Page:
Welcome to my asylum for ideas and thoughts on movies, politics, culture, and all things Bruce Springsteen.

Wednesday, July 14, 2004

I Read the News Today, Oh Boy

We are living in a dangerous time where information, as it is delivered to us via the Internet, television, print media, or radio, is being compromised like never before by its sources. I am not naive to think that this is the only era that has had to watch out for trustworthiness of sources of information, but today with big media and the culture wars, we are being pummeled with supposed "fair and balanced" reporting which is nothing of the sort. First and foremost, people should attempt to see or at least read up on "Outfoxed", a new documentary that analyzes the "fair and balanced" (yes I have repeated this quoted expression for a reason) Fox News Channel. I have had just about enough from Bill O'Reilly, the bastard child of Satan, who claims to be doing investigative journalism a favor by showering us with his opinionated tripe passed as news. Any time a "reporter" leading a major news network has come from a television tabloid ("Inside Edition") we all should be swallowing buckets of salt as we watch. See this excellent yet discouraging article from this morning's Nation on-line here. There is also an informative article in this morning's San Francisco Chronicle that looks at the impact of this new wave of information delivering. Now, I need to be fair about my rant to include Michael Moore's new film, "Fahrenheit 9/11" which has now become the biggest money-making "documentary" of all time. I place this film's category in quotes because, as most of us know, Moore's films aren't true documentaries. They are commentaries about American life and society. I enjoy his films, but Moore does take liberty (via editing, either footage or context) with how he delivers his message, powerful messages as they may be. I agree with Moore, I appreciate his two cents on the Bushies' failure at running the country, and I support more of his voice to counter the right wing-nuts out there at the "fair and balanced" station (you should be getting the hint by now). However, Moore, like Sean Hannity and Rush Limbaugh and many KPFA programs (which I also love dearly) is a polemicist. He has a message that he wants to get out to the country. We all do. However, society has to be careful in how it digests all of this information. We need to consider source, context, and what aspects of news is left out just as much as what is left in. I hope that Michael Moore can be considered an influential factor in booting Bush out; however, I can't justifiably show him in my classroom as THE documentary of the Bush Administration due to how Moore delivers his goods. It's not journalism, nor will it hold up as true history.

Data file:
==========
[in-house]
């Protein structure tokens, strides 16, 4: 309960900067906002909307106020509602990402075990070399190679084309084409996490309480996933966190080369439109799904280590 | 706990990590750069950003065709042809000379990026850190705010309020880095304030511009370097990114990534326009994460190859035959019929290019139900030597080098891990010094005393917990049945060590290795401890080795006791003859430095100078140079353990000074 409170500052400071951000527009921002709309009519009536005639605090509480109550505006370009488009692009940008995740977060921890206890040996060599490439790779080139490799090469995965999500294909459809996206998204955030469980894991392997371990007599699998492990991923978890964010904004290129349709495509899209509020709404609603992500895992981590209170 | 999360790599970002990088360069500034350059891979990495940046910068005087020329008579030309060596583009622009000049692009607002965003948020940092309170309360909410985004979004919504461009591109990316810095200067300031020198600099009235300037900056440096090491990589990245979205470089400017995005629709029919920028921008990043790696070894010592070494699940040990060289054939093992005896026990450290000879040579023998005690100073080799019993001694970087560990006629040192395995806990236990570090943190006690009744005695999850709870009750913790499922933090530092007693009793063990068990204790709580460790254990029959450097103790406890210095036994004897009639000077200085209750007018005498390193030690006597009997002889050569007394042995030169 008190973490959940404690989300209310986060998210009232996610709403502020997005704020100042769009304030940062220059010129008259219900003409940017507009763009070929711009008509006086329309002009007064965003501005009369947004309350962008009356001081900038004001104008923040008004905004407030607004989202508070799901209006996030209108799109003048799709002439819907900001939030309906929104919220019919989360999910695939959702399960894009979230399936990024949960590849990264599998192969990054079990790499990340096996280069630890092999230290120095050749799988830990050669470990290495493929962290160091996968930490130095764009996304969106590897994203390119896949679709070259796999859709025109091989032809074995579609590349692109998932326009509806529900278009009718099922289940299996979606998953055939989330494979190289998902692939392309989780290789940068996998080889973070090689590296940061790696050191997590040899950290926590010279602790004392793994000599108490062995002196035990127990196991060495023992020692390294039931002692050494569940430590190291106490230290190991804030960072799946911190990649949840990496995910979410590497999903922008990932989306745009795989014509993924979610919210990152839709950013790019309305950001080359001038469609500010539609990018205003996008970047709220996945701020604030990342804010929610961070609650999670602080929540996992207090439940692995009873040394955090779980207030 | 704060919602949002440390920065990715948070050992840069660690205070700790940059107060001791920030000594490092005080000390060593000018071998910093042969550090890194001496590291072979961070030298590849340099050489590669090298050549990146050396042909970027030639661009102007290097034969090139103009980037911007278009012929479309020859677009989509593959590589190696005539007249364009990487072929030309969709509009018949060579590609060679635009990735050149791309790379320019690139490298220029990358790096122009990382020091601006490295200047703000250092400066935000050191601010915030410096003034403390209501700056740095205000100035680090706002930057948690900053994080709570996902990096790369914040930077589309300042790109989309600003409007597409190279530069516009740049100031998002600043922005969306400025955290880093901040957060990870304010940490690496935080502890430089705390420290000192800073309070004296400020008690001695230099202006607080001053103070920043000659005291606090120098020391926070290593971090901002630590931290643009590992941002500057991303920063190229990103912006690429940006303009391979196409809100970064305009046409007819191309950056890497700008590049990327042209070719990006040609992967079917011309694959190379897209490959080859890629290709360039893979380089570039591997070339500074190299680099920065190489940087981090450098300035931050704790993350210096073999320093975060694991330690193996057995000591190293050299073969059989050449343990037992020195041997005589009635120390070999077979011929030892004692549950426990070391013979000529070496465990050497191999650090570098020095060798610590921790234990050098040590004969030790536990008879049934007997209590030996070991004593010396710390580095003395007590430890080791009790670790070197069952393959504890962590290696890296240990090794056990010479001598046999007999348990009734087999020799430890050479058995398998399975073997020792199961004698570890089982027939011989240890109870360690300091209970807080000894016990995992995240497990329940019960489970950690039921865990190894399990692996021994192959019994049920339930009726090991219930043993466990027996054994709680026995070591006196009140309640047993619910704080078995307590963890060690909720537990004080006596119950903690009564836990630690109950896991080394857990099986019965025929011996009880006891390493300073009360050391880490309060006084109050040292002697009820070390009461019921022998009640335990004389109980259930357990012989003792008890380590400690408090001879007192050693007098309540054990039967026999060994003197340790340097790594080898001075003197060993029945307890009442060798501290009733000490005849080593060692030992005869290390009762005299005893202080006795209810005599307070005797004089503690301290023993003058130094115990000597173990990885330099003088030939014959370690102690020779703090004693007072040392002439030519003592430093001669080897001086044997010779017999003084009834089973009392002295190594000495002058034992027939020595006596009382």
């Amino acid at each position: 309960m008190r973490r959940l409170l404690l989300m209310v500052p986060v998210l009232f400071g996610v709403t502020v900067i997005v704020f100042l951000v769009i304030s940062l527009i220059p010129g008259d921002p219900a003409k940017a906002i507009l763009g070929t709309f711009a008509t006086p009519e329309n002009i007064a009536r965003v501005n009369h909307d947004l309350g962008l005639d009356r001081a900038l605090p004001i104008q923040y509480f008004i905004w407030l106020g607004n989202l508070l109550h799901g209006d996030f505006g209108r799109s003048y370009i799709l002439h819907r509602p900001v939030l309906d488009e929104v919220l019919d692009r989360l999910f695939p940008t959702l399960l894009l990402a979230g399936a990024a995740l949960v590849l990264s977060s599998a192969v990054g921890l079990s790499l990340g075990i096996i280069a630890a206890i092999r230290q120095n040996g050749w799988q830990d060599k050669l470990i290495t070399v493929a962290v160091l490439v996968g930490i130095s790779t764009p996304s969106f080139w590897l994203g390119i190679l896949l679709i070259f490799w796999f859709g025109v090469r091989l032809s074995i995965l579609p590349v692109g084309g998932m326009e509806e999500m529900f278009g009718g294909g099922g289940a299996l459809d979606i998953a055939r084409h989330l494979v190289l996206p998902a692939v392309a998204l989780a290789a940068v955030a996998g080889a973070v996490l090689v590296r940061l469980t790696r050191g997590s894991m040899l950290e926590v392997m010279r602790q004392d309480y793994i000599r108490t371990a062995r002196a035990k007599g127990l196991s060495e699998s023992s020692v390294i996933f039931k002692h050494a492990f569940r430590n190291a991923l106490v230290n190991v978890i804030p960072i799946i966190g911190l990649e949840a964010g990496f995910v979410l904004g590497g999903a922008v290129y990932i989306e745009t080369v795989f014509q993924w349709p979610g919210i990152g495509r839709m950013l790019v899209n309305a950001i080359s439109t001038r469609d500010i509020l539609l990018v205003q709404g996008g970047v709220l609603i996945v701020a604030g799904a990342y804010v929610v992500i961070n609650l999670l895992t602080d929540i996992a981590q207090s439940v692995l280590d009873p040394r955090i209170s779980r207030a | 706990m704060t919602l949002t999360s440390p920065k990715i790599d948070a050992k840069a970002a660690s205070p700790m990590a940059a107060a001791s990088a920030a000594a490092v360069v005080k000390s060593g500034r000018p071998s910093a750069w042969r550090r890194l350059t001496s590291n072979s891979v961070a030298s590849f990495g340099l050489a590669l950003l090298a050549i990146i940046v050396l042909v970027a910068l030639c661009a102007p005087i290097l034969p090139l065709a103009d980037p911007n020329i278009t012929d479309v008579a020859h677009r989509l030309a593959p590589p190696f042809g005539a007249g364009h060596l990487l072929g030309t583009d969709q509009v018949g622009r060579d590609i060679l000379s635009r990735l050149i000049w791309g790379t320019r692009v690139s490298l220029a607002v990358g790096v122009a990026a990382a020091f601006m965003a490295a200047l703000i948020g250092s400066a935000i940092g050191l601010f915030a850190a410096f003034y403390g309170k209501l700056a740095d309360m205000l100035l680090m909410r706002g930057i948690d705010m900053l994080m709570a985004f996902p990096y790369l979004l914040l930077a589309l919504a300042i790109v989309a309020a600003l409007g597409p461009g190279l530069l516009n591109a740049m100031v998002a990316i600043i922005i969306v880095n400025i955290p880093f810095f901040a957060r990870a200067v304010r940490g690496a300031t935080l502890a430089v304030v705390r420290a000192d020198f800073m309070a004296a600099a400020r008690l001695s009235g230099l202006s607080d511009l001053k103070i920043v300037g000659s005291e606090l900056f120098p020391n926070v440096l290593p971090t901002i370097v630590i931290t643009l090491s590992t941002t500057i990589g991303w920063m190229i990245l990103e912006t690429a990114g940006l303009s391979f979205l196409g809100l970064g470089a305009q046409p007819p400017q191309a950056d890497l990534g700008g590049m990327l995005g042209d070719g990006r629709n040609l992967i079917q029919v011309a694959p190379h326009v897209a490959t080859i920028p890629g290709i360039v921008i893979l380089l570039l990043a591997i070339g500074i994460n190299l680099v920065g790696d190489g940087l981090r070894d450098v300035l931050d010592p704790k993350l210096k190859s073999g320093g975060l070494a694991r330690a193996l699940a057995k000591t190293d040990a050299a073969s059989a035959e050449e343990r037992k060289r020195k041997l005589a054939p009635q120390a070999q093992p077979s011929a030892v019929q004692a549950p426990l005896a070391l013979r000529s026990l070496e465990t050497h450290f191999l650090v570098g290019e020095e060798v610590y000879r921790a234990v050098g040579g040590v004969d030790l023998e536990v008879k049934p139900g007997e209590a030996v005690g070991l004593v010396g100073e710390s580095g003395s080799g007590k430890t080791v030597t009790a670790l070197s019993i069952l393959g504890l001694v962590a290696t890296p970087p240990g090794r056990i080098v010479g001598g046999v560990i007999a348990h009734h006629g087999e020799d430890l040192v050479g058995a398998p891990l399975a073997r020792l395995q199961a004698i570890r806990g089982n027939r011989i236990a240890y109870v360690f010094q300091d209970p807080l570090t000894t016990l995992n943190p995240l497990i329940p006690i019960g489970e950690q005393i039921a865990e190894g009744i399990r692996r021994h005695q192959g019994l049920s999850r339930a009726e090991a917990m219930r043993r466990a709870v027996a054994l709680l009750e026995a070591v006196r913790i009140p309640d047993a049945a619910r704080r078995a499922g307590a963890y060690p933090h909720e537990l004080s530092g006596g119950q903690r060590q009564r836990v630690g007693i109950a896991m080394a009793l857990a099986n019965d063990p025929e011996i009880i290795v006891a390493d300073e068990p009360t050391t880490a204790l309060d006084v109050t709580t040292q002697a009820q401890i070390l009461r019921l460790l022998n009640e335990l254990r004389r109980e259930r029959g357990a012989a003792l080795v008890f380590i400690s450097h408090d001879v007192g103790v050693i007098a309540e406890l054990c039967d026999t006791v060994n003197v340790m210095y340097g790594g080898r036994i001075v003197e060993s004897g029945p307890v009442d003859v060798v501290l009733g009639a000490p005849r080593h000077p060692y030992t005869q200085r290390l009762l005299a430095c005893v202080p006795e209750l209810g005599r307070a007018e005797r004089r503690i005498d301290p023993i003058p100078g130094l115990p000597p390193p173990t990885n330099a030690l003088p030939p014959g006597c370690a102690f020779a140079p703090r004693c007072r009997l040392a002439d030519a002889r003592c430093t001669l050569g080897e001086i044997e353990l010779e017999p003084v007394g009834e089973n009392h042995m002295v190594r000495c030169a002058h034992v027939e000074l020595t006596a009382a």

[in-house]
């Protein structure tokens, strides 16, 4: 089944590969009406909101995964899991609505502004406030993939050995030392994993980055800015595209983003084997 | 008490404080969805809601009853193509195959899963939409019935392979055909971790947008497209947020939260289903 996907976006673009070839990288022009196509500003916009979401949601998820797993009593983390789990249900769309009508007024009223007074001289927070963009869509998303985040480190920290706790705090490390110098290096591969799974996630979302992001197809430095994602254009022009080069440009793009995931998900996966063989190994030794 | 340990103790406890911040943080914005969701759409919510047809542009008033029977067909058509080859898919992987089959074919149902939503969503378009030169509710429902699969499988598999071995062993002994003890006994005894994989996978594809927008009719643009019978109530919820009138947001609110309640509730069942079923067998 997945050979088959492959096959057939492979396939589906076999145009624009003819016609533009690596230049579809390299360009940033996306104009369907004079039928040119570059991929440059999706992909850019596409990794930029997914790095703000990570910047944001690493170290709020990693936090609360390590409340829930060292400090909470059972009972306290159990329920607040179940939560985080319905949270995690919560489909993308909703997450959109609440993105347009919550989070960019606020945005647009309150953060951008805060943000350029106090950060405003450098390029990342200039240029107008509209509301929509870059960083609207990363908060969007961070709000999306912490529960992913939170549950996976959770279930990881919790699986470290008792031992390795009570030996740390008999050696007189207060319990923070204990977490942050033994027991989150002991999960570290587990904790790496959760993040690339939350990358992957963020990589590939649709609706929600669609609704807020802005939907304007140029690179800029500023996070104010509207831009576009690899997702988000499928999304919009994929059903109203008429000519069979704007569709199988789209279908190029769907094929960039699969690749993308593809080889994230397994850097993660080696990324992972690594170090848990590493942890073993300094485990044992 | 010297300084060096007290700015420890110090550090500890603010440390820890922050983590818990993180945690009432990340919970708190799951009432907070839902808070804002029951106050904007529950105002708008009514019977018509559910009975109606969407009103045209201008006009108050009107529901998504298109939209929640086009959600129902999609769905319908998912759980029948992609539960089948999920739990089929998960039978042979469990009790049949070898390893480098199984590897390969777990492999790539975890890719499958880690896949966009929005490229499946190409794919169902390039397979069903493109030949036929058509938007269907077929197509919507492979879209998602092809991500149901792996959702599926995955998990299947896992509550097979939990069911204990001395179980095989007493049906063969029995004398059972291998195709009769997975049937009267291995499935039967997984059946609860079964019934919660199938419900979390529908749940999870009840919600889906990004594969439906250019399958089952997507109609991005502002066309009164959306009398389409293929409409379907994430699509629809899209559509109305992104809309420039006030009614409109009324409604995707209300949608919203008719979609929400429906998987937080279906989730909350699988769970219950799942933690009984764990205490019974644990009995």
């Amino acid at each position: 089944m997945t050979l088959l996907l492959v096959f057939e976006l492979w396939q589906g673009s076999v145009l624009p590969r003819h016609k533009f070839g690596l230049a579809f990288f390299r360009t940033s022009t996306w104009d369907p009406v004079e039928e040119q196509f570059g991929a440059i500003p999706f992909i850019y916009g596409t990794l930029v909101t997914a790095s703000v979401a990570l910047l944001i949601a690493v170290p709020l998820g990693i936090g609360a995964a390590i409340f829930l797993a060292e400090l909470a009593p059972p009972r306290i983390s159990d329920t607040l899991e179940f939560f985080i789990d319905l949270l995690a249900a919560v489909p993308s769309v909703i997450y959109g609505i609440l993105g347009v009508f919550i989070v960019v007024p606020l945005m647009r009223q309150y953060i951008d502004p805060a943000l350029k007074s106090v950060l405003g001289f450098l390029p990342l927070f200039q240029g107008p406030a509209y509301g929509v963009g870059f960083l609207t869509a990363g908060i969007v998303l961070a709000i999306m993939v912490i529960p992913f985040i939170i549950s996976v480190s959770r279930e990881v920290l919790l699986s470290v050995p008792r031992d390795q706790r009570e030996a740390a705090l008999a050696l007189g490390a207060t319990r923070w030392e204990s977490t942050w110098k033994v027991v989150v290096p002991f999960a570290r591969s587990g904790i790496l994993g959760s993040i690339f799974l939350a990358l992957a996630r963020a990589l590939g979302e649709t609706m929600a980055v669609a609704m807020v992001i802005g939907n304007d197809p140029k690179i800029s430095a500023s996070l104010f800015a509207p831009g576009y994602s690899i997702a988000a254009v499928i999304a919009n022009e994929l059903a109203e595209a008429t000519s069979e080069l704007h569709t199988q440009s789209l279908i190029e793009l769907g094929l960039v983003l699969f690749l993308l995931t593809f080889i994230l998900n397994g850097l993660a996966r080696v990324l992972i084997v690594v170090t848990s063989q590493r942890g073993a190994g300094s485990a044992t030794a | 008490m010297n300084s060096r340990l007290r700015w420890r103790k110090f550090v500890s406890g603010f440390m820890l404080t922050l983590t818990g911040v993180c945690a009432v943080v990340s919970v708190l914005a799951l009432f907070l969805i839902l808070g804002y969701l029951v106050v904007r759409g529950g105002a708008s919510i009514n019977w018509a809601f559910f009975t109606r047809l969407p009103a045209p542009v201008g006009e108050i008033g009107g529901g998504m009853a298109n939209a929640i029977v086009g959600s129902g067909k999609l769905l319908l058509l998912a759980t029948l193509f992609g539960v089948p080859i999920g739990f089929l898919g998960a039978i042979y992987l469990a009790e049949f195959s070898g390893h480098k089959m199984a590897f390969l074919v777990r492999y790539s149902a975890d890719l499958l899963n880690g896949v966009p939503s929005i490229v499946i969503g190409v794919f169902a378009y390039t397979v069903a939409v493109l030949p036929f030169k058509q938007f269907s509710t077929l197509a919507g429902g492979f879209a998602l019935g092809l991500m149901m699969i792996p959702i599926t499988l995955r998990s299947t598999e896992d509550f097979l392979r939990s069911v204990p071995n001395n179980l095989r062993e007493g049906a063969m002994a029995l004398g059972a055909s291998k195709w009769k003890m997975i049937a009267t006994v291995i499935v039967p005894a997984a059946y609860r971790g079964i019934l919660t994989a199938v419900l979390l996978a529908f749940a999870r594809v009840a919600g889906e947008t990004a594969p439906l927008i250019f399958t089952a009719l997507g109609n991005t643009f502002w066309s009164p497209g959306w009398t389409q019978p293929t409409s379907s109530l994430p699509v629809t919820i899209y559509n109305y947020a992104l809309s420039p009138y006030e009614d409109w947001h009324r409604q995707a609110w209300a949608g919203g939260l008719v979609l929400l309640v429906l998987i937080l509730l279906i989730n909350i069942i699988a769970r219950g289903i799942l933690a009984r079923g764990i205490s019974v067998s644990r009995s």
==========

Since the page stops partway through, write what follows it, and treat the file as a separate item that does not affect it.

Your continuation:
Onto other aspects of the news that worries me: